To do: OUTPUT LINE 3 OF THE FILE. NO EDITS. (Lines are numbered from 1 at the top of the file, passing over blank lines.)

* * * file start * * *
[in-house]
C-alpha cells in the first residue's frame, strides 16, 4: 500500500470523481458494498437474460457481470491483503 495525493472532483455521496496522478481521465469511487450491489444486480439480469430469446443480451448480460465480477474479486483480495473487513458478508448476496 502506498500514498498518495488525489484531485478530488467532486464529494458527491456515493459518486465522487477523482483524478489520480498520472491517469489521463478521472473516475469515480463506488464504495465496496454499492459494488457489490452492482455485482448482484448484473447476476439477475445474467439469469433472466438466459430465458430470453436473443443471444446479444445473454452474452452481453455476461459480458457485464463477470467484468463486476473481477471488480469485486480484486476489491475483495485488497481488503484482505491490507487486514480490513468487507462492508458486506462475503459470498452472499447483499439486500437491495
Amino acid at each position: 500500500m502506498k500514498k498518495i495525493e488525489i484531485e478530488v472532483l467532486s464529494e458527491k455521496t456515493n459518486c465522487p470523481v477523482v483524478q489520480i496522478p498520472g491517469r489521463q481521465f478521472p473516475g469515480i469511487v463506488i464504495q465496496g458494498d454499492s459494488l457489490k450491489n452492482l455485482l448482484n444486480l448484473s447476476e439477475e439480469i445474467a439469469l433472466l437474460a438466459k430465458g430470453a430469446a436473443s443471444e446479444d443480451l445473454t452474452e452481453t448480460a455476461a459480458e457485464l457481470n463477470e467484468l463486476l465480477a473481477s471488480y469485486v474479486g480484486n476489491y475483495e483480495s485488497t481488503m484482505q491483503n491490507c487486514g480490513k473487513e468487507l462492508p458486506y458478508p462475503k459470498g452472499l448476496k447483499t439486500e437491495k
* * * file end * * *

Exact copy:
Amino acid at each position: 500500500m502506498k500514498k498518495i495525493e488525489i484531485e478530488v472532483l467532486s464529494e458527491k455521496t456515493n459518486c465522487p470523481v477523482v483524478q489520480i496522478p498520472g491517469r489521463q481521465f478521472p473516475g469515480i469511487v463506488i464504495q465496496g458494498d454499492s459494488l457489490k450491489n452492482l455485482l448482484n444486480l448484473s447476476e439477475e439480469i445474467a439469469l433472466l437474460a438466459k430465458g430470453a430469446a436473443s443471444e446479444d443480451l445473454t452474452e452481453t448480460a455476461a459480458e457485464l457481470n463477470e467484468l463486476l465480477a473481477s471488480y469485486v474479486g480484486n476489491y475483495e483480495s485488497t481488503m484482505q491483503n491490507c487486514g480490513k473487513e468487507l462492508p458486506y458478508p462475503k459470498g452472499l448476496k447483499t439486500e437491495k